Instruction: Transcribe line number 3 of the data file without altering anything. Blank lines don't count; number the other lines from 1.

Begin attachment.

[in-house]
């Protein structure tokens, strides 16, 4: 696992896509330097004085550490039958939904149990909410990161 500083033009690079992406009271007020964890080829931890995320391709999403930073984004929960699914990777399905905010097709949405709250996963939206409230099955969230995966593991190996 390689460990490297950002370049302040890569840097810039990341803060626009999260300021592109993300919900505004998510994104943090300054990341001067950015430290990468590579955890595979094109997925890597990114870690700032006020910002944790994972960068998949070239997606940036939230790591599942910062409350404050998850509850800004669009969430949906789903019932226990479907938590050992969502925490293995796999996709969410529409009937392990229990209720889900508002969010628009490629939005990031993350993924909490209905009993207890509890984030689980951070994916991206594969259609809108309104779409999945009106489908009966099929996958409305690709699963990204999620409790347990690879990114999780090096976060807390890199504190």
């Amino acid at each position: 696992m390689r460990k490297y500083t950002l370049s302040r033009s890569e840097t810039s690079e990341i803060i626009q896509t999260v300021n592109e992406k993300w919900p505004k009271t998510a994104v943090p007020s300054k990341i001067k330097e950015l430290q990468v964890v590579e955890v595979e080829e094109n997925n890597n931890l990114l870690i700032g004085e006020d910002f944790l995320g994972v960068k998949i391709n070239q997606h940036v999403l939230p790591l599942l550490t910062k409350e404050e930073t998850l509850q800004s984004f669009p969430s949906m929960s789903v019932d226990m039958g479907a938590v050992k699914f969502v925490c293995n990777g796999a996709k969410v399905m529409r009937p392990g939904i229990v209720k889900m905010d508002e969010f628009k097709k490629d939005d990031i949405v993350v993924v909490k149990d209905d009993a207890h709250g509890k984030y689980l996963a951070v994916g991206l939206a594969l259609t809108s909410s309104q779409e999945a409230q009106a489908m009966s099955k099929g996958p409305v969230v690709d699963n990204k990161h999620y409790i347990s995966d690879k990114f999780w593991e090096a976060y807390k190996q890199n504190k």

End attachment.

């Amino acid at each position: 696992m390689r460990k490297y500083t950002l370049s302040r033009s890569e840097t810039s690079e990341i803060i626009q896509t999260v300021n592109e992406k993300w919900p505004k009271t998510a994104v943090p007020s300054k990341i001067k330097e950015l430290q990468v964890v590579e955890v595979e080829e094109n997925n890597n931890l990114l870690i700032g004085e006020d910002f944790l995320g994972v960068k998949i391709n070239q997606h940036v999403l939230p790591l599942l550490t910062k409350e404050e930073t998850l509850q800004s984004f669009p969430s949906m929960s789903v019932d226990m039958g479907a938590v050992k699914f969502v925490c293995n990777g796999a996709k969410v399905m529409r009937p392990g939904i229990v209720k889900m905010d508002e969010f628009k097709k490629d939005d990031i949405v993350v993924v909490k149990d209905d009993a207890h709250g509890k984030y689980l996963a951070v994916g991206l939206a594969l259609t809108s909410s309104q779409e999945a409230q009106a489908m009966s099955k099929g996958p409305v969230v690709d699963n990204k990161h999620y409790i347990s995966d690879k990114f999780w593991e090096a976060y807390k190996q890199n504190k």